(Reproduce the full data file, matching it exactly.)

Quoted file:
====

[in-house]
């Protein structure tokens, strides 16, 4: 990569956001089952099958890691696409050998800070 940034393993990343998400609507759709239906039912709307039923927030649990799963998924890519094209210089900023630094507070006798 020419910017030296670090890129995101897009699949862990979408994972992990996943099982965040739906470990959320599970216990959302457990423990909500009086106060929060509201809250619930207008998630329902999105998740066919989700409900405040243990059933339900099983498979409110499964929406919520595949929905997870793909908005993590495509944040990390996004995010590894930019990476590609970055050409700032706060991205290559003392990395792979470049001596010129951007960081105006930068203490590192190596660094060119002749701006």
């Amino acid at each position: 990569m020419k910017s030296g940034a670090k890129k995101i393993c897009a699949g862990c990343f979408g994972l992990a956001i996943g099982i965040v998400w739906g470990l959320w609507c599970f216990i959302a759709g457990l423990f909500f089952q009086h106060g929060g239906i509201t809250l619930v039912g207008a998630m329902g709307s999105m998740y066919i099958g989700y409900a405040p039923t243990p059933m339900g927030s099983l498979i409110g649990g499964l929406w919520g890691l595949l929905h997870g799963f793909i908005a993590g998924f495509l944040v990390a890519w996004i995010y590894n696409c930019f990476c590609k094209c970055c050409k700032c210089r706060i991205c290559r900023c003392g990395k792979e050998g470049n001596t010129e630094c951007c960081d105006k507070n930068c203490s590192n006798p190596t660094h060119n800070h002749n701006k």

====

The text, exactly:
[in-house]
């Protein structure tokens, strides 16, 4: 990569956001089952099958890691696409050998800070 940034393993990343998400609507759709239906039912709307039923927030649990799963998924890519094209210089900023630094507070006798 020419910017030296670090890129995101897009699949862990979408994972992990996943099982965040739906470990959320599970216990959302457990423990909500009086106060929060509201809250619930207008998630329902999105998740066919989700409900405040243990059933339900099983498979409110499964929406919520595949929905997870793909908005993590495509944040990390996004995010590894930019990476590609970055050409700032706060991205290559003392990395792979470049001596010129951007960081105006930068203490590192190596660094060119002749701006």
């Amino acid at each position: 990569m020419k910017s030296g940034a670090k890129k995101i393993c897009a699949g862990c990343f979408g994972l992990a956001i996943g099982i965040v998400w739906g470990l959320w609507c599970f216990i959302a759709g457990l423990f909500f089952q009086h106060g929060g239906i509201t809250l619930v039912g207008a998630m329902g709307s999105m998740y066919i099958g989700y409900a405040p039923t243990p059933m339900g927030s099983l498979i409110g649990g499964l929406w919520g890691l595949l929905h997870g799963f793909i908005a993590g998924f495509l944040v990390a890519w996004i995010y590894n696409c930019f990476c590609k094209c970055c050409k700032c210089r706060i991205c290559r900023c003392g990395k792979e050998g470049n001596t010129e630094c951007c960081d105006k507070n930068c203490s590192n006798p190596t660094h060119n800070h002749n701006k």